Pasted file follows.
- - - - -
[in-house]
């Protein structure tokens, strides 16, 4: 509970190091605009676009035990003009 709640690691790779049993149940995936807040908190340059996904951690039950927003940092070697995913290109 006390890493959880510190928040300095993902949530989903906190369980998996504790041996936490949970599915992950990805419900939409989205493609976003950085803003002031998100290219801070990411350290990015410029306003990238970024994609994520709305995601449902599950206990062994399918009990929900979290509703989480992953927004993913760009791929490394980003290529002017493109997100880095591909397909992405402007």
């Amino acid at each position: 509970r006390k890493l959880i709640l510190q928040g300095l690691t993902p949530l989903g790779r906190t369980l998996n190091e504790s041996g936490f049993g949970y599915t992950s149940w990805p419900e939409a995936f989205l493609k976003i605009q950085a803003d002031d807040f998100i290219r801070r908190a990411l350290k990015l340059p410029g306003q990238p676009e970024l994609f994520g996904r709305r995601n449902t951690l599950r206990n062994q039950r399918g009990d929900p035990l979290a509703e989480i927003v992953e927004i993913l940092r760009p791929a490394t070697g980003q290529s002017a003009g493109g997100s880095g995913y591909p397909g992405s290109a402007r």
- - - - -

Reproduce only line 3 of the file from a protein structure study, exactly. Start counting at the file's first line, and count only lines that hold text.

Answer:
């Amino acid at each position: 509970r006390k890493l959880i709640l510190q928040g300095l690691t993902p949530l989903g790779r906190t369980l998996n190091e504790s041996g936490f049993g949970y599915t992950s149940w990805p419900e939409a995936f989205l493609k976003i605009q950085a803003d002031d807040f998100i290219r801070r908190a990411l350290k990015l340059p410029g306003q990238p676009e970024l994609f994520g996904r709305r995601n449902t951690l599950r206990n062994q039950r399918g009990d929900p035990l979290a509703e989480i927003v992953e927004i993913l940092r760009p791929a490394t070697g980003q290529s002017a003009g493109g997100s880095g995913y591909p397909g992405s290109a402007r």